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An early look at Q1 2021 Bank Performance 

By Brennan Zubrick, CSBS Senior Director, Analytics and Research

While the industry spent much of 2020 helping their consumer and commercial customers navigate the economic shutdown, industry observers have held their economic breath waiting to see how the effects will indicate in quarterly banking results. Early indications from the first quarter 2021 call report filings show that performance overall appears to be holding up for most banks, at least for now. 

By applying data from our analytic tools, CSBS can look into bank performance for both state chartered and national banks. The tools are designed to help financial regulators better understand the risk profiles of their supervised institutions. 

A CSBS model assigns “exception scores” to banks if they breach high-risk thresholds of key ratios for capital, asset quality, earnings and liquidity. The total score is determined by tallying the number of exceptions for each category. The thresholds were set by a group of analytics experts from the state system. Each state can adjust the thresholds based on their experience and supervisory philosophy.  Charts 1 through 5 show how the exception scores of all banks in the United States changed from last quarter and last year. 

Key Findings

In terms of the distribution of scores, the majority of banks in the United States have scores on the lower end of the spectrum across all five categories (Total, Capital, Asset Quality, Earnings, and Liquidity):

  • The majority of banks in the Total category have an exception score of 10 or less.
  • The majority of banks in the Capital category have an exception score of 0. 
  • The majority of banks in the Asset Quality category have an exception score of 6 or less.
  • The majority of the banks in the Liquidity category have an exception score of 3 or less.
  • The majority of the banks in the Earnings category have a score of 2 or less. 
Chart 1

In terms of the number of banks whose exceptions scores increased or decreased over the quarter:

  • In the Total category, 435 banks saw an increase in their exception score over the quarter, while 837 banks saw a decrease in their exception score over the quarter.
  • In the Capital category, 347 banks saw an increase in their exception score over the quarter, while 186 banks saw a decrease in their exception score over the quarter.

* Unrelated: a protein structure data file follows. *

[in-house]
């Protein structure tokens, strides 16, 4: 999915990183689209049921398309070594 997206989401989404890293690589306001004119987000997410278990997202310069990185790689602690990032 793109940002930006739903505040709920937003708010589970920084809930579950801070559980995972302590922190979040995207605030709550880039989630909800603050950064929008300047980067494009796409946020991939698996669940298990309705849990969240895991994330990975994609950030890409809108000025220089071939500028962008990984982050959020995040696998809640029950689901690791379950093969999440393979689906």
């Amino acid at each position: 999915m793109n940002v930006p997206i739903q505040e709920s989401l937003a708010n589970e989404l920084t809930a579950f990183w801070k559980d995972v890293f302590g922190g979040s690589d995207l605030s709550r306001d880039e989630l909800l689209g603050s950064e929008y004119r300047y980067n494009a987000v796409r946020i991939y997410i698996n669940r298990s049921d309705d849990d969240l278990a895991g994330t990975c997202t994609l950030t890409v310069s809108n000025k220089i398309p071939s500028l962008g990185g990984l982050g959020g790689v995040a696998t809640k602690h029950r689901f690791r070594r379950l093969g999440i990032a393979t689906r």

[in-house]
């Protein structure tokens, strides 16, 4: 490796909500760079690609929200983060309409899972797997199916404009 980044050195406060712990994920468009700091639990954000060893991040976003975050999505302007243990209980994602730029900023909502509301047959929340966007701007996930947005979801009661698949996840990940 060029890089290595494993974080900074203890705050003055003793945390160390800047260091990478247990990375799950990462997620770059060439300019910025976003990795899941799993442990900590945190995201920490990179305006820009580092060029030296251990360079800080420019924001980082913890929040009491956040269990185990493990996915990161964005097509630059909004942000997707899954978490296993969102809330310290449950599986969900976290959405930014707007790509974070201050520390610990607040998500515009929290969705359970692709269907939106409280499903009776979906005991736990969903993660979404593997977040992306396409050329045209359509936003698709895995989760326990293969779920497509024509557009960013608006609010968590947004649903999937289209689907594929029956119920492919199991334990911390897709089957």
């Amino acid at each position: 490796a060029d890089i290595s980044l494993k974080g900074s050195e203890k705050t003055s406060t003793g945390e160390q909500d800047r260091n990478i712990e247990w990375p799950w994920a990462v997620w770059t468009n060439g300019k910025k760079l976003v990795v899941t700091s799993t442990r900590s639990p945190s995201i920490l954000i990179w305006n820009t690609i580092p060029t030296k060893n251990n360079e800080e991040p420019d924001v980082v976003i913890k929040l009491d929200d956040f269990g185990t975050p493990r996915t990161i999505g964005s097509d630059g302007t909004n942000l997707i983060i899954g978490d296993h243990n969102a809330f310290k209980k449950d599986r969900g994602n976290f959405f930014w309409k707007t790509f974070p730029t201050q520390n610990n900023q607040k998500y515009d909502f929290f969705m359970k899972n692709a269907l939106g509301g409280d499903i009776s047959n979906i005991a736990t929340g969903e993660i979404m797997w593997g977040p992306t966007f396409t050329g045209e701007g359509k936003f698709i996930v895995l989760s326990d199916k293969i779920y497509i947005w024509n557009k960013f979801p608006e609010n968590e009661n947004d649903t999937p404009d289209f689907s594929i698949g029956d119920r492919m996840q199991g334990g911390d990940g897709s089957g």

• In the Asset Quality category, 367 banks saw an increase in their exception score over the quarter, while 339 banks saw a decrease in their exception score over the quarter.
  • In the Earnings category, 277 banks saw an increase in their exception score over the quarter, while 615 banks saw a decrease in their exception score over the quarter.
  • In the Liquidity category, 86 banks saw an increase in their exception score over the quarter, while 425 banks saw a decrease in their exception score over the quarter.
Chart 2

These charts and graphs visualize these trends and illustrate the banking industry performance improvements noticed in the first quarter of 2021. This analysis uses data from the Federal Financial Institutions Examination Council Central Data Repository, which makes call report data available as it is filed by banks. The exception scoring methodology is a theoretical framework that is intended to augment (not replace) a typical bank financial examination. It is important to note that scores are not weighted by relative importance of key ratios in each category, meaning no one performance ratio score is weighted more than another. 

CSBS will continue to monitor these trends and create data analytics platforms to better inform bank examiners and supervisors. A data-driven approach to financial supervision can help examiners better assess a bank’s risk profile and enhance the judgement aspect of their jobs. Effectively doing so will strengthen safety and soundness among banks, fortifying the nation’s financial system.

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